Oakland’s Town Park DIY skatepark gets a concrete makeover — Beautiful new short documentary Skateboarding in Oakland shows how a skatepark can be a force for positive change.

“We grew up skating the most crappiest skatepark so we just adapted to hellish shit, like fat ass cracks at the top of the stair sets,” says Lem West, a skater from Oakland, California. “Oakland skaters got a way different style to skaters from all other parts of the world. Go big or go home really.”

Lem and his best friend Terrell Newell – who star in the awesome new short documentary Skateboarding in Oakland – grew up together skating the streets of West Oakland, a community with more than its fair share of problems. Lem was lucky to be left with just a flesh wound after being struck in the ankle by a stray bullet and both teenagers have friends who’ve been killed. Skateboarding is one of few positive outlets for young people in a neighbourhood viewed with wariness by outsiders, that, in Lem’s words, suffers from “lots of negativity.”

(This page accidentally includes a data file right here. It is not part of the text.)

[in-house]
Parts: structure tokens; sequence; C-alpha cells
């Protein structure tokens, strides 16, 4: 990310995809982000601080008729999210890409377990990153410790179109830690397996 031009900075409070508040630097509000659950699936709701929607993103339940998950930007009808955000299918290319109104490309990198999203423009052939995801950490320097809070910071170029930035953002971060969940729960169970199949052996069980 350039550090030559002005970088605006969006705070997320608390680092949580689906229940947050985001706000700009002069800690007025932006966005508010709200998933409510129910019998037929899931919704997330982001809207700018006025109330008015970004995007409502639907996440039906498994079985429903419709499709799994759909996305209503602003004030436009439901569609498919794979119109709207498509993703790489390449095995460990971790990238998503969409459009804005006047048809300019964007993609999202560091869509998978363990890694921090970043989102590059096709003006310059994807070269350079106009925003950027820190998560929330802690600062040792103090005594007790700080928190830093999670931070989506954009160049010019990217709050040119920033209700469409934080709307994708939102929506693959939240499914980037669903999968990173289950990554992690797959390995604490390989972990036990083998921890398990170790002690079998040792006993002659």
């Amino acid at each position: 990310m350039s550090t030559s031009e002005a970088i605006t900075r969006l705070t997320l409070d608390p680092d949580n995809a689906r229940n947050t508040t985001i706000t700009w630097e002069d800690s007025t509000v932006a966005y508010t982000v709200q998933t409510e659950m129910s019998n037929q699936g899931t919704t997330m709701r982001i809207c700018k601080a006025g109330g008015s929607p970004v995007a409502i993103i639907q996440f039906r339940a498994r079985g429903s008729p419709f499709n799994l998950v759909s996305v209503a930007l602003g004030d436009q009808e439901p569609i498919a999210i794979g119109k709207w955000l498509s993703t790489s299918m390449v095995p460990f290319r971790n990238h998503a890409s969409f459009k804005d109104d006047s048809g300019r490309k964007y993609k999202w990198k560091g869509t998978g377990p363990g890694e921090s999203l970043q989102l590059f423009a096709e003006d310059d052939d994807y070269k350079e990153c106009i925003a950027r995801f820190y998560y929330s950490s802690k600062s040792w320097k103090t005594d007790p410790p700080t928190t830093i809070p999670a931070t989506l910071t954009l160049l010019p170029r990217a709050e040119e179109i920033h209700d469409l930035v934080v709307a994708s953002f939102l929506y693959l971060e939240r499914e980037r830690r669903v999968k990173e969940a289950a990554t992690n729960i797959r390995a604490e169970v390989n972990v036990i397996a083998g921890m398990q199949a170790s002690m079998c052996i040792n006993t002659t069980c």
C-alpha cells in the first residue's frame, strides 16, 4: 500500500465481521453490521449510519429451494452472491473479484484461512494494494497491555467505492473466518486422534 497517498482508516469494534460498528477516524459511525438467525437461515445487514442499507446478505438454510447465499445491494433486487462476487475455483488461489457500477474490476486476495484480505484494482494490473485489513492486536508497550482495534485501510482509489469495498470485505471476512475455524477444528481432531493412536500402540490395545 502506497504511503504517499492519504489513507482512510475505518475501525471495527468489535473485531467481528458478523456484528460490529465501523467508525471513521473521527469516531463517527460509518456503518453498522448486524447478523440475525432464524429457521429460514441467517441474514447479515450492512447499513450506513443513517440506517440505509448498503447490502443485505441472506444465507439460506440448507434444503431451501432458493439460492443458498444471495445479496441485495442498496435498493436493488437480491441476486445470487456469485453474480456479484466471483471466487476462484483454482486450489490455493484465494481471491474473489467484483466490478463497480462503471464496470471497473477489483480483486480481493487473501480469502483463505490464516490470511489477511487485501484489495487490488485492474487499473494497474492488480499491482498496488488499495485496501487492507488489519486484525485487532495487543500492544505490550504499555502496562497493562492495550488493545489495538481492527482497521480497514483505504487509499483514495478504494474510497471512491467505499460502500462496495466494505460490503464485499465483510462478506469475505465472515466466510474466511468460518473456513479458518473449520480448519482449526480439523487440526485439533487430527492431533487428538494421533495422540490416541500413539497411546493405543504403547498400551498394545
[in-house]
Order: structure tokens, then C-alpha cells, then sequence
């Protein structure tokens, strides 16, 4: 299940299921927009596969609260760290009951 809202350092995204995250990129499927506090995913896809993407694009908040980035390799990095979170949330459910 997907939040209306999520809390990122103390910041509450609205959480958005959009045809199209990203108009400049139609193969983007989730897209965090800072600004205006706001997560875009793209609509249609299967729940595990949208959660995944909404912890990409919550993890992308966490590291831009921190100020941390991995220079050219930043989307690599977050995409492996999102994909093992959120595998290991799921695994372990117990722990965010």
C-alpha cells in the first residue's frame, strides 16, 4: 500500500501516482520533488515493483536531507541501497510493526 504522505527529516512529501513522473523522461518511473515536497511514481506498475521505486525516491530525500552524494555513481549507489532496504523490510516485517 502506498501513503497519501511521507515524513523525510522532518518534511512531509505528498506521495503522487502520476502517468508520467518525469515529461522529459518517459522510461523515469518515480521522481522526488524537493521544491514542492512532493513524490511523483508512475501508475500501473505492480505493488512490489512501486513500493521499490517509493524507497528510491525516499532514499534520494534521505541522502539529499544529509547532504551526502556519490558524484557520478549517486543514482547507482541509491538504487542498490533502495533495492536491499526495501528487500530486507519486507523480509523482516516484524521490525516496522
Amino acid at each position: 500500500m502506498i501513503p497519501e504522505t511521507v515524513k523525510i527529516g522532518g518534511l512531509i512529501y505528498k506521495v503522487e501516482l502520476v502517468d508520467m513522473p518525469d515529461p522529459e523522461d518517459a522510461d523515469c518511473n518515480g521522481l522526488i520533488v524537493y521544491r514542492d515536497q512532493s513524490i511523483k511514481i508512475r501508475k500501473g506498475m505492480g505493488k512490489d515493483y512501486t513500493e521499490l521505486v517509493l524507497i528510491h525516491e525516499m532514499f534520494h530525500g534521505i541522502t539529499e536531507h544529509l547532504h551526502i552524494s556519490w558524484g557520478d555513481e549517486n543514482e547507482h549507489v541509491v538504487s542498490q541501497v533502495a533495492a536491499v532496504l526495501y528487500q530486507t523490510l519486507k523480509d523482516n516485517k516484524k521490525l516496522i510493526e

High school teacher and Oakland resident, Keith “K-Dub” Williams recognised the role skateboarding could play in improving the choices for local kids and in 2007 he began work on turning unused space in West Oakland’s DeFremery Park, which locals refer to as just ’Town Park’, into a skatepark.

“No city has any strength if the young people aren’t engaged,” he explains. “If you can build in front of them, for them, and also have them part of the process, then they can take ownership of what they have.”

Keith began by taking disused wooden ramps from a nearby YMCA skatepark and reassembling them in Town Park, taking rails off fences and building new obstacles with bits of wood. His DIY build was just the beginning, and Keith always hoped to one day create a concrete park but local kids flocked to what he’d built and the local skate community grew and became stronger.

When Levi’s Skateboarding heard about the project, they sent Al Partanen, Josh Matthews, Marius Sylvanen and Pat Moran to help transforming it into the proper concrete park that Keith had always hoped it would become.

The effect on local skaters has been huge and everyone involved hopes skateboarding will continue helping make the West Oakland community stronger. Lem is stoked: “I feel like skateboarding opens doors to a wonderful life.”

Huck visits Town Park for The Skateboarding Special, part two, coming this August. Stay locked!